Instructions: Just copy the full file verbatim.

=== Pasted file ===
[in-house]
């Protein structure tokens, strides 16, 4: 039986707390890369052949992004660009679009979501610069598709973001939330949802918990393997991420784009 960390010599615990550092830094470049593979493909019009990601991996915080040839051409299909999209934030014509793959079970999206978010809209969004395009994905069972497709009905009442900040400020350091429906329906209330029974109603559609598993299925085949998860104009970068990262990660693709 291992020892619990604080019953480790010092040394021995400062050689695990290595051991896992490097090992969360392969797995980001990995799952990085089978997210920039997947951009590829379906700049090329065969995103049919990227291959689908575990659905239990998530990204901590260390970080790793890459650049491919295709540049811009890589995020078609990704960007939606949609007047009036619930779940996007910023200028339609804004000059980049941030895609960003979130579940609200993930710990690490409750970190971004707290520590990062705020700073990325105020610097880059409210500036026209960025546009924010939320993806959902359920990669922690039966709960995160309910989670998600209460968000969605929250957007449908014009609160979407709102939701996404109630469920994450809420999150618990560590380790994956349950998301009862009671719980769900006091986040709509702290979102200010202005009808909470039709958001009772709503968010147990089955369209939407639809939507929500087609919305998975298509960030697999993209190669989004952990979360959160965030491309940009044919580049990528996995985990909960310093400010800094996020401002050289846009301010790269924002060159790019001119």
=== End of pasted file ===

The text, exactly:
[in-house]
């Protein structure tokens, strides 16, 4: 039986707390890369052949992004660009679009979501610069598709973001939330949802918990393997991420784009 960390010599615990550092830094470049593979493909019009990601991996915080040839051409299909999209934030014509793959079970999206978010809209969004395009994905069972497709009905009442900040400020350091429906329906209330029974109603559609598993299925085949998860104009970068990262990660693709 291992020892619990604080019953480790010092040394021995400062050689695990290595051991896992490097090992969360392969797995980001990995799952990085089978997210920039997947951009590829379906700049090329065969995103049919990227291959689908575990659905239990998530990204901590260390970080790793890459650049491919295709540049811009890589995020078609990704960007939606949609007047009036619930779940996007910023200028339609804004000059980049941030895609960003979130579940609200993930710990690490409750970190971004707290520590990062705020700073990325105020610097880059409210500036026209960025546009924010939320993806959902359920990669922690039966709960995160309910989670998600209460968000969605929250957007449908014009609160979407709102939701996404109630469920994450809420999150618990560590380790994956349950998301009862009671719980769900006091986040709509702290979102200010202005009808909470039709958001009772709503968010147990089955369209939407639809939507929500087609919305998975298509960030697999993209190669989004952990979360959160965030491309940009044919580049990528996995985990909960310093400010800094996020401002050289846009301010790269924002060159790019001119």